Wheaties and other breakfast foods are fortified with metallic iron, and they react to magnets.
1. Wheaties Cereal Can Be Levitated With Magnets
2. Wheaty cereals fortified with Iron stick to magnets
Hoax or Fact:
Certain stories and videos doing rounds online since few years purport to show that the popular breakfast food Wheaties Cereal, fortified with Iron, actually Stick to Magnets. Yes, it is a fact that Wheaties and other fortified cereals contain fragments of metallic Iron that do get attracted to a powerful magnet.
One such widespread claim comes from a Jan 2014 article on Natural News website naturalnews.com that came with the title "Wheaties cereal found to contain so many metal fragments that they can be levitated with magnets". The Health Ranger and Editor of Natural News, Mike Adams reveals that a Natural News Forensic Food Lab investigation has found Wheaties breakfast cereal contains so many microscopic fragments of metal (Iron) that individual flakes can be lifted and carried using common magnets. They uploaded the demonstrative video to YouTube (first one in this article) and also showed microscopic photos showing metal fragments in the Wheaties cereal (third picture in Image Gallery).
Moreover, Mike Adams, the lab director and food scientist expressed scepticism about the formulation of the Wheaties cereal, saying "Adding shards of metal to a cereal is not nutritionally equivalent to nutritive minerals formed during the growth of grain-producing plants." He also added that the Bioavailability (ease with which any nutrient can make its way from the food you eat into your body) is vastly different. It is to suggest that it is not equivalent to nutritional ionic iron as it comes available in natural form for human body to absorb, and that it could have dangerous health implications.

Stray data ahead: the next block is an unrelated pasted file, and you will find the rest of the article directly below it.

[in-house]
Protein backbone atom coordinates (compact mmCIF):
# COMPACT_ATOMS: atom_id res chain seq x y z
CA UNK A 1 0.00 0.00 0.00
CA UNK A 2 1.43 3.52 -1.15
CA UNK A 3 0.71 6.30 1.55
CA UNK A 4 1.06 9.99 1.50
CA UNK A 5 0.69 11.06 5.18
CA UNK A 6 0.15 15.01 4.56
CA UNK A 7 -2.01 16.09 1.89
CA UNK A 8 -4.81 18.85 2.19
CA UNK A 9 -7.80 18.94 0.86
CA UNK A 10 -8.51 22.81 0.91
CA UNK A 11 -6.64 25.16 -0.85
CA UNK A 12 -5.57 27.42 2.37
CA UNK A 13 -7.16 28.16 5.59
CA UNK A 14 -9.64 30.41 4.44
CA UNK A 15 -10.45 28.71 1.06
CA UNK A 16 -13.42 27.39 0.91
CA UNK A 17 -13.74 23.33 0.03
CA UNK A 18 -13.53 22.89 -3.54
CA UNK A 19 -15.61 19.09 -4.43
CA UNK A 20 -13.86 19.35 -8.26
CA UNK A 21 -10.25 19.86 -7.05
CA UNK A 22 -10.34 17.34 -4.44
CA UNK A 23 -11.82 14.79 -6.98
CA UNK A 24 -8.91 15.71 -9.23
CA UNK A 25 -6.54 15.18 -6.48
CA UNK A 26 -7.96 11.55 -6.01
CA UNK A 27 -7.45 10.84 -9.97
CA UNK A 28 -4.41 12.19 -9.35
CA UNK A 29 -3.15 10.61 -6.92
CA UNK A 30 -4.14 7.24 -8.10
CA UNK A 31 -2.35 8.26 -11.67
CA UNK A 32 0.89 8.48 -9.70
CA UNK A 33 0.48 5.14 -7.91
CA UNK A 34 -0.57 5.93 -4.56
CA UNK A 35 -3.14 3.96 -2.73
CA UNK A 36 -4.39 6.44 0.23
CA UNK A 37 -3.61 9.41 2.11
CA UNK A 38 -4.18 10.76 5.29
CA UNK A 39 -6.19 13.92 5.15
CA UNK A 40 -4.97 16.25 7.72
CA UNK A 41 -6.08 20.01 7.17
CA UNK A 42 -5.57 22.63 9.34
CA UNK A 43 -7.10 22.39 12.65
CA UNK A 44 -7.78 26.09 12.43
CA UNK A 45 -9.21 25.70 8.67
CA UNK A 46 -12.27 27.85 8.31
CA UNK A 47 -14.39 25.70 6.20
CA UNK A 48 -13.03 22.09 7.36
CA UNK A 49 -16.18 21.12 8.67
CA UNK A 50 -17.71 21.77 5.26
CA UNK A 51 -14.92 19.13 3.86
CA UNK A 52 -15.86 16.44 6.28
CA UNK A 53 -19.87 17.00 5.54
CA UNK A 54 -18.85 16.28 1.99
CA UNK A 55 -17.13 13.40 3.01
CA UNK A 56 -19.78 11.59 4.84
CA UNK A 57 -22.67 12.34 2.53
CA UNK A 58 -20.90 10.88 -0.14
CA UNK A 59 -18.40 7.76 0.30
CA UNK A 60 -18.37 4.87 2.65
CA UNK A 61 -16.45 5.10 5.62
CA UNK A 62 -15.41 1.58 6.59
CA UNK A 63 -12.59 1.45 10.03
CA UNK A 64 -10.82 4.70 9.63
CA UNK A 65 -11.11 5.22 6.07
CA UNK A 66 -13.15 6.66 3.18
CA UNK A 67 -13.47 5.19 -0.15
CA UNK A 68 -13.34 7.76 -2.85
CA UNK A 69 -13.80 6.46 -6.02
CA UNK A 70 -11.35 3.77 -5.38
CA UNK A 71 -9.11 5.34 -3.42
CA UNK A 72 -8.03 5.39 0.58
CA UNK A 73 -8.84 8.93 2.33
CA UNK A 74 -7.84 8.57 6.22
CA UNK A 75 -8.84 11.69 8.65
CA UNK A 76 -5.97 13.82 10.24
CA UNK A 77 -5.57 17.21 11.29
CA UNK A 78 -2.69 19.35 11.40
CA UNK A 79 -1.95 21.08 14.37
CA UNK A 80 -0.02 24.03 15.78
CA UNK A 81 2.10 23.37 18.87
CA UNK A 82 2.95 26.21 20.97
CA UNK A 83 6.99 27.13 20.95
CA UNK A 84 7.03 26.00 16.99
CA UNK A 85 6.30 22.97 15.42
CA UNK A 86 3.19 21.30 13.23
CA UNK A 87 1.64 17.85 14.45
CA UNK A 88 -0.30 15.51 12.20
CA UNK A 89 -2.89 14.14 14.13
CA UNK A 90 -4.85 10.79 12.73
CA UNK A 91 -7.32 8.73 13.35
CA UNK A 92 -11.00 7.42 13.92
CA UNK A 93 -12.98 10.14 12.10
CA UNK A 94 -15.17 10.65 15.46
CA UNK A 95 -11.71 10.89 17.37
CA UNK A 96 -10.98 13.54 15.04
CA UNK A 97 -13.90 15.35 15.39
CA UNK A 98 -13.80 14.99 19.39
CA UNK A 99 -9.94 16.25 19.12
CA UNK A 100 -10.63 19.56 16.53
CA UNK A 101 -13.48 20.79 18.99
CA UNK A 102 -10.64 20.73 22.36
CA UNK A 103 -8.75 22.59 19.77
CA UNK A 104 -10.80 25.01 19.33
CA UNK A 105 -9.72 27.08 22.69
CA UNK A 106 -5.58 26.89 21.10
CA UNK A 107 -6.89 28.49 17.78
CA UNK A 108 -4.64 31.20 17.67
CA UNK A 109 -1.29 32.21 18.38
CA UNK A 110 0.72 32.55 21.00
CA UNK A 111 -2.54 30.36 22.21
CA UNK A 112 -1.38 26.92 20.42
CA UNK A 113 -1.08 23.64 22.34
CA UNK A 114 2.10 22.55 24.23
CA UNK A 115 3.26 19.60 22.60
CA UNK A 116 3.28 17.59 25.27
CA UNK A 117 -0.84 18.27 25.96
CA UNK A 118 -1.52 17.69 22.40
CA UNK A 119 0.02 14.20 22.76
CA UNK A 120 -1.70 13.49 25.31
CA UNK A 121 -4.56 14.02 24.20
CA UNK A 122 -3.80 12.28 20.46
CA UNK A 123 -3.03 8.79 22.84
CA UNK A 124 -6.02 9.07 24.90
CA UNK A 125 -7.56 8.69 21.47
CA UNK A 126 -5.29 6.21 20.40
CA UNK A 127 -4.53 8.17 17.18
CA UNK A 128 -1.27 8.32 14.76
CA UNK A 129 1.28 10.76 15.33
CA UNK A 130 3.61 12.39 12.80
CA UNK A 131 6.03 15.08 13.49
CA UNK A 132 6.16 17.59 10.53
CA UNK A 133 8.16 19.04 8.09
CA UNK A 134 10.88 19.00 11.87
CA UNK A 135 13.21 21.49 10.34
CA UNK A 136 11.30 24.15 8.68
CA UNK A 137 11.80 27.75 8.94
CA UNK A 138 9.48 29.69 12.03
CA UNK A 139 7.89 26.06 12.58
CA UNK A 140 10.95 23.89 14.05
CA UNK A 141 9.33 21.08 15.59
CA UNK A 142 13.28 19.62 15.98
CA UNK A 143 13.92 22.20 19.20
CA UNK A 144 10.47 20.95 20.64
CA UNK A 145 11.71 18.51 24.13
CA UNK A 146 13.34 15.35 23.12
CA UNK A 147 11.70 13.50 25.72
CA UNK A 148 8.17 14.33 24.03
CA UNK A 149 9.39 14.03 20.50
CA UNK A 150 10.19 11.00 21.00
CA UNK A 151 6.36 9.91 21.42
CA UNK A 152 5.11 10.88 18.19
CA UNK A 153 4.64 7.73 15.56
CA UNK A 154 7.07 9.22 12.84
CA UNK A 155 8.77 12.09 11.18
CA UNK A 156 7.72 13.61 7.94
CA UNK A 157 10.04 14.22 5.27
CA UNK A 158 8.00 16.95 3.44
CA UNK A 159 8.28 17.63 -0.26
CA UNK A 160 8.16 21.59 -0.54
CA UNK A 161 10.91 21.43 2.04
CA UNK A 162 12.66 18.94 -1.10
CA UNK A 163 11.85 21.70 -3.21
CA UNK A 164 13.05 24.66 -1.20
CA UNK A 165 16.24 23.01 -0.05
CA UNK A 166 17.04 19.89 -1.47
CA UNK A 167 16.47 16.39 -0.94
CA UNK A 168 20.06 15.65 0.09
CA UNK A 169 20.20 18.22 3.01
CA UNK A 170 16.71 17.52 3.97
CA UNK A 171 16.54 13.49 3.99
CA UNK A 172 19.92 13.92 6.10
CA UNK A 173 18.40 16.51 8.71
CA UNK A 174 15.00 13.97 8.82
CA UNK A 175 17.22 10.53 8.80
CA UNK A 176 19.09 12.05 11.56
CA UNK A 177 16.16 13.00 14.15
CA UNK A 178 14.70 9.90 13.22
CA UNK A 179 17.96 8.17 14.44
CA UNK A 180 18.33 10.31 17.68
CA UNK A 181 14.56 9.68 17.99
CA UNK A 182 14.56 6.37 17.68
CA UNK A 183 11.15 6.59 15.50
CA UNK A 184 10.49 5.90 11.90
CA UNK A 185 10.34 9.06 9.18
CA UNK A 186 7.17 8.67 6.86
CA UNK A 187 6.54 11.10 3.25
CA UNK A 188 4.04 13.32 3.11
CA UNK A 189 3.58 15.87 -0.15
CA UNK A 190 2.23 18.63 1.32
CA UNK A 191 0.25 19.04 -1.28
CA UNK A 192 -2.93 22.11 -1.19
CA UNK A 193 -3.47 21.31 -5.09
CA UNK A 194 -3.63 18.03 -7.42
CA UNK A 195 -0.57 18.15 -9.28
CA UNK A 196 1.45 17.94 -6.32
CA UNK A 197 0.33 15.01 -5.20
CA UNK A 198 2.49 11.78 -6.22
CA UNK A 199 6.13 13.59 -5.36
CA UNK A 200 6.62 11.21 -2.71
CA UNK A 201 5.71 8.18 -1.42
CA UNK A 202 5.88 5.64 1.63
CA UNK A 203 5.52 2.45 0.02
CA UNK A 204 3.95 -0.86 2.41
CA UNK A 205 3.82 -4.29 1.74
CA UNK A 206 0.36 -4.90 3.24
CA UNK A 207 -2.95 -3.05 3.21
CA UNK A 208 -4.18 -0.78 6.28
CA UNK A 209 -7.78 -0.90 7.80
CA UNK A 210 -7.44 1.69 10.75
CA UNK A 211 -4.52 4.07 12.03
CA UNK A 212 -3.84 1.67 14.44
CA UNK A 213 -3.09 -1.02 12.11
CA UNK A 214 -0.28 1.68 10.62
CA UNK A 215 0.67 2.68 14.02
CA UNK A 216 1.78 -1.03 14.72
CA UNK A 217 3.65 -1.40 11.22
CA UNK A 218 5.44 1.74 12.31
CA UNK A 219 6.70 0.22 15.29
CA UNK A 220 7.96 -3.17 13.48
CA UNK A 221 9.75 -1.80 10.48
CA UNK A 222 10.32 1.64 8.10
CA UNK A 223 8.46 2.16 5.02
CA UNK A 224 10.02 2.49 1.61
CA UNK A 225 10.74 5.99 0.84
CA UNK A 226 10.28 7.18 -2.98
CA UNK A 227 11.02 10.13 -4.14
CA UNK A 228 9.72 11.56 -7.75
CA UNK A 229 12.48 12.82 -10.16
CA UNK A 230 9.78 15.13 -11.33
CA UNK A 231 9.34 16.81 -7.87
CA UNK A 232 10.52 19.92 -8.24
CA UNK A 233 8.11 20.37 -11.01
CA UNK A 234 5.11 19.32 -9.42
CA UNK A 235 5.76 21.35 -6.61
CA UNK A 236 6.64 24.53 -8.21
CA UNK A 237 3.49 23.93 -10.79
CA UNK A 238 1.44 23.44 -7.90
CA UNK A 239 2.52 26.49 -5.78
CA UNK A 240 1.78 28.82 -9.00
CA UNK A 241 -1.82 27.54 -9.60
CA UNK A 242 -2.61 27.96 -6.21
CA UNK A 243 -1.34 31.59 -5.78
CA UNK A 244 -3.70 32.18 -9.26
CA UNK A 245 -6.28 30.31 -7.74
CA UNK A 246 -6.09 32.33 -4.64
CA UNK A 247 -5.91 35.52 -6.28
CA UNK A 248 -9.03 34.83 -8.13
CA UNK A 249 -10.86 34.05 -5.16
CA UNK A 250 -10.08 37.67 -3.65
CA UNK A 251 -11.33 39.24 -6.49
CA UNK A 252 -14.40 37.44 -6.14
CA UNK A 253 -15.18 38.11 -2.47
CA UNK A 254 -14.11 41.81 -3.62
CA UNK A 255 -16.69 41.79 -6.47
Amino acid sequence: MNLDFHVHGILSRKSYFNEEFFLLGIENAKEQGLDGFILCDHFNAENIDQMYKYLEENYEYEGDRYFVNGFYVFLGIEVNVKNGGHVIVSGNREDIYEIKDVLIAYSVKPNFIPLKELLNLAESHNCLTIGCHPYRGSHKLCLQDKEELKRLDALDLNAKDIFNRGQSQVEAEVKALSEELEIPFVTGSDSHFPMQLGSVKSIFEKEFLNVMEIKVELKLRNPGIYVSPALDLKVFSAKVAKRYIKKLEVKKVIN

It is not uncommon that many breakfast cereals are fortified with Metallic Iron as mineral supplement, which is added to the cereal as tiny particles of food grade iron before packaging. As described on Royal Society of Chemistry website rsc.org, the claim in question is in fact a common science experiment, wherein the Iron in the cereal can be extracted from a suspension of crushed cereal in water using a magnet. Not just Wheaties, Total and Kellogg's Special K breakfast cereals contain such Iron, and as shown in the second video, it can be collected by a high power magnet by adding water to the cereals.
Iron Fortification Not Harmful
As suggested in a WHO document, Iron fortification is adding iron compounds to food products in order to increase iron in food, which is one of the most important micro nutrients. Food grade iron powders are however of different grades that is suitable for food contact or for use as an iron fortificant. To fortify cereals and also some other dry foods, elemental iron powders are often used in a number of countries. Nonetheless, the bioavailabilities of the different forms of elemental iron depends on the size, shape and surface area of the iron particles, as well as the composition of the meals in which it is consumed. Although the bioavailabilities are not well established, and further testing is going on, there is no evidence that the Iron added to Wheaties and other cereals is harmful for human consumption.